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Last year I had the chance to visit some Vietnamese artists of the older generation. Many of them aside from training in the classical style, were also trained to design propaganda posters and at some point or another were employed by the state to produce propagandas. Some had famous pieces that were circulated throughout the countries.

Most of the propagandas geared towards war efforts and were very militaristic, what caught my eyes were the colorful pieces promoting farming and agriculture designed by the artist dual Minh Phương and Dương Anh. I’ll try to dig up a few photographs I took of their works.

For now, here’s a few I pulled from the internet. There’s no specific date on the posters but judging on the style, they were probably produced before 1975.

Develop poultry farming


Good rice, fat pigs, chicken in flocks. Contribute to building a prosperous village


Strong fat buffalos and cows, better productivity

Our sea is rich and beautiful. Promote fishing in Vietnam.

Back to the subject of farming models. Vietnam is shifting towards changes that are very similar to those in the Philippines from the 70s, and surrounding countries such as China, Thailand, India, Taiwan.

This article on worldwatch.org details the shift in the Philippines and environmental consequences. It points out that farming policies in Western Europe have become increasingly strick, resulting in a number of companies moving their meat production to other countries where there is little or very loose regulations. The article mostly focuses on the environmental consequences of industrial farms, but also touched upon the susceptibility to zoonotic disease due to the increasing movement between farms.

In Vietnam people used to bring living livestock to the market to slaughter and sell. After the outbreak in 2005 the government banned this practice, but in fact in the countryside this is still very common. Most families would buy live chicken and slaughter them in their own backyards.

On the Journey for Animal Science, there is another detailed essay on the economic importance of livestock keeping for small households, and the risk of zoonotic and food-borne disease.

According to online news sources each year 100-200 people die from food poisoning. That’s 4 times more each year than the worse of H1N1 death toll during the breakout in 2005. In Vietnam, it’s not just in farming practice, but in everything else that quality and safety control often fails. In simplistic terms, the question lies not just in what farming model to employ but rather how to improve the overall facility and health standards for both human and animal, and to have some form of quality control from livestock to meat produce.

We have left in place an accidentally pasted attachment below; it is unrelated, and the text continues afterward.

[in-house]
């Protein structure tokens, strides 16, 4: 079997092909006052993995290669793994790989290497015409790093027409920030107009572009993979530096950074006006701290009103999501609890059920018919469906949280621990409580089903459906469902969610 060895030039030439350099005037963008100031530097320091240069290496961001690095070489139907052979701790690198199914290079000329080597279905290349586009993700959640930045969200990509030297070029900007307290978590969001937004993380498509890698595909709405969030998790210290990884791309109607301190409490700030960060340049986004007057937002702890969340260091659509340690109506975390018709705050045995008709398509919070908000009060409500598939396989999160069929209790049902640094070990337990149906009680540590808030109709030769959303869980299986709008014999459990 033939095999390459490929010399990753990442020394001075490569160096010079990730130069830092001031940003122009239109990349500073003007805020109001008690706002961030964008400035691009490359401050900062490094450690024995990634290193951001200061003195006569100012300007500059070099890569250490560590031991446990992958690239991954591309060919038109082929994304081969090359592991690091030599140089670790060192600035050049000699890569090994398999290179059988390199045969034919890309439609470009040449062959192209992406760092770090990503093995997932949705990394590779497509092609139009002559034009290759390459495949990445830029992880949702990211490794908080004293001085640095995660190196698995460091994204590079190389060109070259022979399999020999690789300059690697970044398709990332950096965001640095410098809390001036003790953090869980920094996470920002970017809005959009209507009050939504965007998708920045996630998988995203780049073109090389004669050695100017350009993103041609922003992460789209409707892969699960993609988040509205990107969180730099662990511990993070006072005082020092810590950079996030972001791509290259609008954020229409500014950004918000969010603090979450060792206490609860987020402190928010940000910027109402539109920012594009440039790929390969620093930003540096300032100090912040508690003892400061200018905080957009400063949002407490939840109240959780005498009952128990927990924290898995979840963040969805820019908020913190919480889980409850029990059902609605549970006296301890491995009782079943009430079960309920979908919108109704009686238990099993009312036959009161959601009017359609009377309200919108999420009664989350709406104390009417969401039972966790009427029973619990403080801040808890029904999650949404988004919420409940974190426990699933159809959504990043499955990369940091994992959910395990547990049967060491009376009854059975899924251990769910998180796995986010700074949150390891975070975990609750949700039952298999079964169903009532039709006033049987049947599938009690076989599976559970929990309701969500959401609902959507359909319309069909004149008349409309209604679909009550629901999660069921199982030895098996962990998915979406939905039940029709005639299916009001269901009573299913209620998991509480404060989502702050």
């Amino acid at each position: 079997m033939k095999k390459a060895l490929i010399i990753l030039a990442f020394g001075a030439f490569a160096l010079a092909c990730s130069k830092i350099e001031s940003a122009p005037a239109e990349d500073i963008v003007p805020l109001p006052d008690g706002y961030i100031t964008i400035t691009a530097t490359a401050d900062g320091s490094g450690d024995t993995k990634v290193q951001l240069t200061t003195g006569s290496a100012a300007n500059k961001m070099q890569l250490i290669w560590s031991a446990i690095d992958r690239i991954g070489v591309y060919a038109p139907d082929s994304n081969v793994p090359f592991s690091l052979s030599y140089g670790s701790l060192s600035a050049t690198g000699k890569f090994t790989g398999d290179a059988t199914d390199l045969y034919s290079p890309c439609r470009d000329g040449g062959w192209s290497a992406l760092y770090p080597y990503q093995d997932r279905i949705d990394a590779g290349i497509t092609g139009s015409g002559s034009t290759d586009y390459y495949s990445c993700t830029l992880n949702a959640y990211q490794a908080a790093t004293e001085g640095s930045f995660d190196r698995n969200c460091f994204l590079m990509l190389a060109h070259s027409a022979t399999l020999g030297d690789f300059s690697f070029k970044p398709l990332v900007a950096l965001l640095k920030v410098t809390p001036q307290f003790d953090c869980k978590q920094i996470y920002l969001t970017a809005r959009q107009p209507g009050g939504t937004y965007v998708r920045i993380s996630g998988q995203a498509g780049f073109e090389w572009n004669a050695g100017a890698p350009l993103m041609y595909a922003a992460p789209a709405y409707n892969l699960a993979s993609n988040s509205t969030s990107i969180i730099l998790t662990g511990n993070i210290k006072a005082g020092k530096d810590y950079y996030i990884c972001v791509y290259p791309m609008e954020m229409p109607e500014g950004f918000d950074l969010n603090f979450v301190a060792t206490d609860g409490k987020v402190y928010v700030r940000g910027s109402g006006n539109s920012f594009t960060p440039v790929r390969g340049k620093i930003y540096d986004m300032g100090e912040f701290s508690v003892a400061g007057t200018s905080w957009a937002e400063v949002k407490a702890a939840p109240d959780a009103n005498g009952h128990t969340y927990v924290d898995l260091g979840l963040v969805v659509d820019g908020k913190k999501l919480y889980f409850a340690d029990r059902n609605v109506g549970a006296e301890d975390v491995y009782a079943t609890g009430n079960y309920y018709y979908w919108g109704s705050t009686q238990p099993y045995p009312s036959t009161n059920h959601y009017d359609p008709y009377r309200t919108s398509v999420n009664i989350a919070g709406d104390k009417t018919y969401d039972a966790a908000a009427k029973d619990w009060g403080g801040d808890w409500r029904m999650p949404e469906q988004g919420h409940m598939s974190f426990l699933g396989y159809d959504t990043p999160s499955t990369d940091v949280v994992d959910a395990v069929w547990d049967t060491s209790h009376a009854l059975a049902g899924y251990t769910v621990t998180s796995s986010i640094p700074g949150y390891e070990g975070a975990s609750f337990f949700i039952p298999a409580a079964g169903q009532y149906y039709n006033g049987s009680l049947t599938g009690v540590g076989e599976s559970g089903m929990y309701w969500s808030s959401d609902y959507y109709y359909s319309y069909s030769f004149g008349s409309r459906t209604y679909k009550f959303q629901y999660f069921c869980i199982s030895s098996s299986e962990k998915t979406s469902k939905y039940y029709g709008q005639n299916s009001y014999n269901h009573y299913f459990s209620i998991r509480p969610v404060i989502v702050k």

It was inevitable that on discussing animals we arrived at animal farming first of all. Vietnam, as a developing country, consists mainly of small household farming without proper structures or vets, posing many different health issues.

My impression after the conversation is that industrial farming is the future and inevitable, whether I like it or not. But why? Vietnam is in a place where it could try a different route and avoid the long term damage caused by industrial mass production.

Household farming in the past was predominantly the supplier of meat but since the outbreak of Avian Flu H5N1 in 2005 the government has ceased to support small farmers and instead encourage adoption of the industrial model.

Close human and animal contact certainly make transmitting illness much easier. At the same time being exposed to animal at a young age, human bodies get acclimated and develop natural antibodies. There is no proof that the industrial model is any safer than traditional household models. While industrial model provide better infrastructure but over time, as their purpose is to raise broilers with faster growth and return, they breed weaker chicken, kept alive only by vast doses of antibiotics (which leads to the other problem of antibiotic resistance). The long term prospect of having only a few breed is also problematic, and unfavorable by nature since if a virus succeed in killing one certain strand there is no other variety to escape this fate.

While avian flu emerged in Asia, and the first outbreak of the swine flue strand H1N1 in 1918 is unknown, the next outbreak in 1976 was in the US. There were numerous outbreaks in subsequent years, including in industrial farms.

One researcher also pointed out that it is not for health reasons that the traditional model is increasingly replaced by industrial farms, it is rather a matter of economic growth. The industrial model gives a fast return and seems the ideal model for cheap meat but is not sustainable and will ultimately result in costly  environmental damage. Importing foreign breed also means dependency on foreign imports, not just in terms of the breed but also antibiotics, facilities, feed, etc.

Cheap meat is also an illusion. The cheaper the meat the lower the quality. In the long run, money needed for cleaning up resulting environmental damages are substantial.  Feeding the world is a strange excuse as there is little meat available in places that are actually suffering from food shortage. Industrial farming is also not good for farmers and only beneficial to those already with substantial capital.

So what is Vietnam’s issue?

Does it make sense to import a farming model from the West that has proven to be faulty in various ways? Is it possible to create a model that is safer and smaller?

At the moment, local chicken are still prized and valued for their meat and their cultural qualities, and household livestock contribute substantially to the farmer’s livelihood. What of the future?